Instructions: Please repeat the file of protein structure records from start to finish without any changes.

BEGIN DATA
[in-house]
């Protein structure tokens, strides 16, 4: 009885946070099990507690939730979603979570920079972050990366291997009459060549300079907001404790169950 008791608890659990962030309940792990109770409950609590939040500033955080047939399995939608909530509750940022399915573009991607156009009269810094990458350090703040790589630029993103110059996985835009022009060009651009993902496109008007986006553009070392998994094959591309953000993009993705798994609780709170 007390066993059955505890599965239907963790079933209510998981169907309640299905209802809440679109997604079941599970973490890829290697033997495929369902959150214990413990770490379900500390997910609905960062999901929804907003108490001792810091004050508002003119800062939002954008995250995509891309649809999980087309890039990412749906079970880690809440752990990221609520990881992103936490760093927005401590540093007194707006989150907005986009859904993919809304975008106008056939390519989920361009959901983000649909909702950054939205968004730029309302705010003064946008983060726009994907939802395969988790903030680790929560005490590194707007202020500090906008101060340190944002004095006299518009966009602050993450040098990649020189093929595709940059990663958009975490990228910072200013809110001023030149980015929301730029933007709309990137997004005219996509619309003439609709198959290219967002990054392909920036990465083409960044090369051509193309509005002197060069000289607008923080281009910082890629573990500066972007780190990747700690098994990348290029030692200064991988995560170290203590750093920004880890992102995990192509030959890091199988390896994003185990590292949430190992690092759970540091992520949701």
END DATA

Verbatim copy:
[in-house]
């Protein structure tokens, strides 16, 4: 009885946070099990507690939730979603979570920079972050990366291997009459060549300079907001404790169950 008791608890659990962030309940792990109770409950609590939040500033955080047939399995939608909530509750940022399915573009991607156009009269810094990458350090703040790589630029993103110059996985835009022009060009651009993902496109008007986006553009070392998994094959591309953000993009993705798994609780709170 007390066993059955505890599965239907963790079933209510998981169907309640299905209802809440679109997604079941599970973490890829290697033997495929369902959150214990413990770490379900500390997910609905960062999901929804907003108490001792810091004050508002003119800062939002954008995250995509891309649809999980087309890039990412749906079970880690809440752990990221609520990881992103936490760093927005401590540093007194707006989150907005986009859904993919809304975008106008056939390519989920361009959901983000649909909702950054939205968004730029309302705010003064946008983060726009994907939802395969988790903030680790929560005490590194707007202020500090906008101060340190944002004095006299518009966009602050993450040098990649020189093929595709940059990663958009975490990228910072200013809110001023030149980015929301730029933007709309990137997004005219996509619309003439609709198959290219967002990054392909920036990465083409960044090369051509193309509005002197060069000289607008923080281009910082890629573990500066972007780190990747700690098994990348290029030692200064991988995560170290203590750093920004880890992102995990192509030959890091199988390896994003185990590292949430190992690092759970540091992520949701």